Keep promo journal to keep track of all mailings and make networking notes

            Plan a schedule for re-mailings, sending postcards, and following up on all contacts

Your To-Do list is below.  Keep this handy in a notebook or calendar on your phone, so you have it with you.  Update it weekly and monthly.

Activity 1.4

Time Management Tools

2.   Time management tools

Now we get to the HOWS—How do I actually plan out my class/work/personal life schedule so that I’m happy and satisfied, AND so I don’t burn out?


            ~~How do I balance everything in my life—school, study time, work,               auditions, performances, family, friends, social life, my personal life…?

        ~~How do I manage my over-crowded schedule?

        ~~How do I make a to-do list so that I get things done, and don’t burn out?

10 Common Time Management Mistakes

This YouTube video on “10 Common Time Management Mistakes” summarizes what we’ll be covering in this section.  

And Beat Academy, a music production academy in Chicago, has put together a webisode called, “Common Time Management Mistakes.” 

Making your own time management plan

Here are some ideas on making your own Time Management PLAN.

This is an article online written for college students, by the Learning Strategies Center at Cornell University, “A Simple, Effective Time Management System”:




Activity 1.5



Activity 1.6

How to balance an acting career with work and school

Watch this YouTube video with great insights on how to manage a day job/class schedule AND pursue your acting career.  (Dancers and musicians, watch this too!)

Casting director Erica Arvold, CSA, and acting coach Richard Warner give advice on how to balance a day job or class schedule AND pursue your acting career, and what you should keep in mind? 

Also see Arvold's youtube channel

The 1 Time Management Formula Actors Need

The 1 Time Management Formula Actor’s Need.”                                                                          

Gwyn Gilliss, acting coach and Backstage Experts contributor writes:  “Most actors I’ve met are perpetually “busy,” stressed or guilty that they aren’t accomplishing enough—that their careers aren’t going forward. When you have a schedule, life gets easier. You feel like you’re accomplishing more…and you are! Time isn’t wasted and you can see progress.”  p 1.  She created a time management system that could work for you.


Activity 1.7



Activity 1.8


Creating a work/school balance

Here’s some tips from a college student’s perspective:  This is from “Creating a work/school balance (a college student perspective) by Keisha M. Carr, Unigo, written as a junior at The University of Maryland/Baltimore, 5/29/2015.

She shows examples of her own excel chart, and how she color-codes it to keep it straight.  Then she schedules in a “contingency plan” for those times she’s slammed with school work.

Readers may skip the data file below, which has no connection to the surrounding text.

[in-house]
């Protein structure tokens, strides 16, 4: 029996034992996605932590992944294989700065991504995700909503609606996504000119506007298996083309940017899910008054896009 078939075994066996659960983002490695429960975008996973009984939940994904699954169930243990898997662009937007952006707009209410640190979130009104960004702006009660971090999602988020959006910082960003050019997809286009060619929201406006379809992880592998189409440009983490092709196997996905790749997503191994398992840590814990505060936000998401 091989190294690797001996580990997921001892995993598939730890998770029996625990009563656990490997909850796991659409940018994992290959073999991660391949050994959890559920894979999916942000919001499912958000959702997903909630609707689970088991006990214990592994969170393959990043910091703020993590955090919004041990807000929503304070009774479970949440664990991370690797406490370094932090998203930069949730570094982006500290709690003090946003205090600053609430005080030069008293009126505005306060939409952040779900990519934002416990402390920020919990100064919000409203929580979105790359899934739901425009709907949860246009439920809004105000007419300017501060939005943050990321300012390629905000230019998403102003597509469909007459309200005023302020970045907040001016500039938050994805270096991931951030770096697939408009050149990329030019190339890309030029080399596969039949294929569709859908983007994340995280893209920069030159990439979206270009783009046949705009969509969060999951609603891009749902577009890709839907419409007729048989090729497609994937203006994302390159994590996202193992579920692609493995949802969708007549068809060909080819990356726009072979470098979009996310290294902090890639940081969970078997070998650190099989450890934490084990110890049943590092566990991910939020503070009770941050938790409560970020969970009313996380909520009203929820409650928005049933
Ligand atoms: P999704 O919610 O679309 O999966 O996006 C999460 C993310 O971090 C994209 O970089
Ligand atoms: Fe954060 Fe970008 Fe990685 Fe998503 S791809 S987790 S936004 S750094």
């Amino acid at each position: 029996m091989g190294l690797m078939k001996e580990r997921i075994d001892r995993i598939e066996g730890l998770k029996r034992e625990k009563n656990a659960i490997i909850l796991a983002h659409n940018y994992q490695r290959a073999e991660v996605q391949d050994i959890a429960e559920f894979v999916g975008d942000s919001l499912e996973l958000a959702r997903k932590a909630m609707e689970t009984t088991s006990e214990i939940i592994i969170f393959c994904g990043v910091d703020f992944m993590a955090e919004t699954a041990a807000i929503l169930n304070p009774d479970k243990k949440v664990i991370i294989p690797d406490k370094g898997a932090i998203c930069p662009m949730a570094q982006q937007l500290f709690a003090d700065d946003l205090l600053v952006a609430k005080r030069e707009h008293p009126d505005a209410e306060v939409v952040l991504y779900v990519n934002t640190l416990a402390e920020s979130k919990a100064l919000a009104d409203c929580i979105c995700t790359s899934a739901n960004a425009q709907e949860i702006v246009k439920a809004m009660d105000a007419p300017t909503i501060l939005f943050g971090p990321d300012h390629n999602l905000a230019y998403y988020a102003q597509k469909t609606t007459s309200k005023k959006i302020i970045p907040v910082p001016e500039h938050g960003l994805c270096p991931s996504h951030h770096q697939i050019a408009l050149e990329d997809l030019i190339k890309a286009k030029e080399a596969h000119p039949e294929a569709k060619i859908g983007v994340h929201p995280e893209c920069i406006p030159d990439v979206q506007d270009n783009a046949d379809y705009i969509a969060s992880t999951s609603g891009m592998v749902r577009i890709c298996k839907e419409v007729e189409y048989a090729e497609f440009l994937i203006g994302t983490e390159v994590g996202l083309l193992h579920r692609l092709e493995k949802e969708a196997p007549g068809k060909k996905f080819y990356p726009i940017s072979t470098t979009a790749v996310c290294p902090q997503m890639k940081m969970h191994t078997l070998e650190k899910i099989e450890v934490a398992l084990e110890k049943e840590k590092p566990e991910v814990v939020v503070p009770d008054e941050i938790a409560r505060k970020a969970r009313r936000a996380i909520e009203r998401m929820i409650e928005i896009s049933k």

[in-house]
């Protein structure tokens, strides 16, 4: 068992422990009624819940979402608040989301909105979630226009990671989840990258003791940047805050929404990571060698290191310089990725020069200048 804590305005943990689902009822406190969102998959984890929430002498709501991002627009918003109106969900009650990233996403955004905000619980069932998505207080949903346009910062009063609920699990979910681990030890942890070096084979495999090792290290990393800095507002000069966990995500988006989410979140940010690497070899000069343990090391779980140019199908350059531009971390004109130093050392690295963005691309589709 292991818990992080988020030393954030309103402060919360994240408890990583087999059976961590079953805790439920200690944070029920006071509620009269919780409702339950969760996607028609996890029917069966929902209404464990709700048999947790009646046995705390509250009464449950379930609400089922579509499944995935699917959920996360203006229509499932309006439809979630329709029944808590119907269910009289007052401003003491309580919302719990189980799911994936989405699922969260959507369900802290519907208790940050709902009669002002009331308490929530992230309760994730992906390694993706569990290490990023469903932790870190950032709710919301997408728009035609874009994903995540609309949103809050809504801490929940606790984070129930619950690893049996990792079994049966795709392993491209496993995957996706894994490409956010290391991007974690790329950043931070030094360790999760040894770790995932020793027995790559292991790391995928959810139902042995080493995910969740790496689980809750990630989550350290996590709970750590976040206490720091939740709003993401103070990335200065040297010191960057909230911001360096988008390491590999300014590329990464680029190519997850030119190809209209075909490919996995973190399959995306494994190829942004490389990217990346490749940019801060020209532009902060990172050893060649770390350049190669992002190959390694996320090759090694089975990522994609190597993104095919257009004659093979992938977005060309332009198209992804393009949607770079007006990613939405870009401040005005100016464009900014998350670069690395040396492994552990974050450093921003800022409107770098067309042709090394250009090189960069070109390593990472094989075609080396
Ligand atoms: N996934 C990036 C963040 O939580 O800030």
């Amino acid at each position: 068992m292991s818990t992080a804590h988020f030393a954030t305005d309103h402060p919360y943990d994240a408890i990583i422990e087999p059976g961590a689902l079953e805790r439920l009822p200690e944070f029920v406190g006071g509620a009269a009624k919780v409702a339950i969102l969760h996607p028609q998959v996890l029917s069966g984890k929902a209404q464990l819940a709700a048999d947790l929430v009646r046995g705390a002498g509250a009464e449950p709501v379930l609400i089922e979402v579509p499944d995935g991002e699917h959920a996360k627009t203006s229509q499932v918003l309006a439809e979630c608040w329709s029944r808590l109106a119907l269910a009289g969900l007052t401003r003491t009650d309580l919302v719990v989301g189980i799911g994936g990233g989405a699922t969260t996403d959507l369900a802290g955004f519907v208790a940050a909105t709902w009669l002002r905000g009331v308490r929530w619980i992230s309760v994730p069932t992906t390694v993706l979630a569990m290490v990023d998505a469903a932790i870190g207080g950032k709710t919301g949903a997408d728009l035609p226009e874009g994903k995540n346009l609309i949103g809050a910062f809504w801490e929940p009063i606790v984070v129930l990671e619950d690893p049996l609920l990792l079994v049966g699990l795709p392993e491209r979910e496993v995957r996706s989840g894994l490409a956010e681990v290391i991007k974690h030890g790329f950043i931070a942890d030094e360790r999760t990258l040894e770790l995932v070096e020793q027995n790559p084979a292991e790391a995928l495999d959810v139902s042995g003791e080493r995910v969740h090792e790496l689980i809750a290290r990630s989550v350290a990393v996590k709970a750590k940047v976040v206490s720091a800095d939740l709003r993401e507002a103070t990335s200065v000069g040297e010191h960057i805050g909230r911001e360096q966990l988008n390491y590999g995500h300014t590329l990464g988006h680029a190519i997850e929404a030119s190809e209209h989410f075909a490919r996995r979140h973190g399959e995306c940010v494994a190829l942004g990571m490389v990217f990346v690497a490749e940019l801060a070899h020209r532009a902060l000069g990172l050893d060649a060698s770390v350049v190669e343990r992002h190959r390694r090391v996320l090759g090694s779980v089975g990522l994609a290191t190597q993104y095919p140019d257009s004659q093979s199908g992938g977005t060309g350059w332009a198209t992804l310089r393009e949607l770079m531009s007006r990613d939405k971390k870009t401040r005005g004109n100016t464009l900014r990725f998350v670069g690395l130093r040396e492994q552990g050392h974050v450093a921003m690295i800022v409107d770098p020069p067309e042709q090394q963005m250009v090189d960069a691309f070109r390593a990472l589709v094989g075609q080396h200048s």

Activity 1.9


Prioritizing is the key to Time Management, and difficult to do!  School of Music Mentor, Theresa Whitehead, at Western Carolina University has some advice in her article, “Mentoring Monday: Time Management & Prioritizing Schedules.”



Activity 1.10

Advice on Prioritizing

Here’s advice on prioritizing for dance majors, from the ebook Transitioning to College: What Freshman Dance Majors Need to Know, by Catherine L. Tully, p. 15




Schedule it.  Once you find out what time of day works well for you, schedule yourself some study time in that slot. If you schedule time for class work before you schedule any social activities, you shouldn’t have as much trouble getting it done. Leaving things “fluid” makes it easy to put studying off until later.”  p. 15

About getting distracted:


Find a balance. There are LOTS of things in college life that can distract you from your primary purpose (succeeding at getting an education). You don’t have to abstain from all of the lovely little distractions. However, if you like to indulge yourself, accept the responsibility that comes with your new-found freedom. It’s important to be mature enough to recognize when your dancing and/or schoolwork is suffering (without blaming it on your teachers), and then make lifestyle changes or take steps to correct the problem.  In  fact,  it’s  probably  helpful  to  apply  this  to  situations  in general from now on.”  p. 15.

For Dancers

For DANCERS:  Some additional online articles and blogs.

“Dancer Time Management Tips” by Melanie Rembrandt April 4, 2011

Ways to maximize the amount of dancing you get into your day as a student.




Practical and easy to read tips from a young dancer, Savanna, “Time Management Tips for Dancers” Dec. 7, 2013



For Music Majors

For Music majors:   Read this blog, helping you realize you can’t do it all as a music major; how to plan your time so you don’t burn out, and most of all, to stay passionate about the music.

“Time Management 101” the blog from Bob Cole Conservatory of Music, Aug. 15, 2015



Procrastination & Perfectionism

“Do you feel frustrated by procrastination?    Perfectionism?     Plain old confusion on what’s the best use of your time?  You’re not alone.” 

This is the subtitle for “Improving Your Time Management” in the Actor’s Fund blog.  

A few more articles on procrastination

Here are a few more articles and video’s to help you understand and tame your procrastination:  “PROCRASTINATION: How to control a Student’s Worst Enemy,” and “Overcoming procrastination,” which offers some great tips.                                     



Video: “15 Ways to Overcome Procrastination and Get Stuff Done (Infographic)”  See the video below AND read the article.


“Overcoming Procrastination”  video

Procrastination: How to Control a Student’s Worst Enemy”

Admit you’re a PROCRASTINATOR….that’s a step.  It’s most likely the most common “excuse” college students give to why they didn’t complete their projects.  Excuses and "sorrys" are worthless to your professors--they aren't the Pope who can forgive you.    Big tip:  You KNOW the end of the term is going to be slammed.  So plan ahead.  Make a huge, disciplined effort to get those big projects like term papers done before the last two weeks.  Then you’ll be freed up to rehearse for the final performances and juries that are due the last week.  Get it done, get it in.  You’ll be so relieved you did!

Activity 1.11



Activity 1.12


Activity 1.13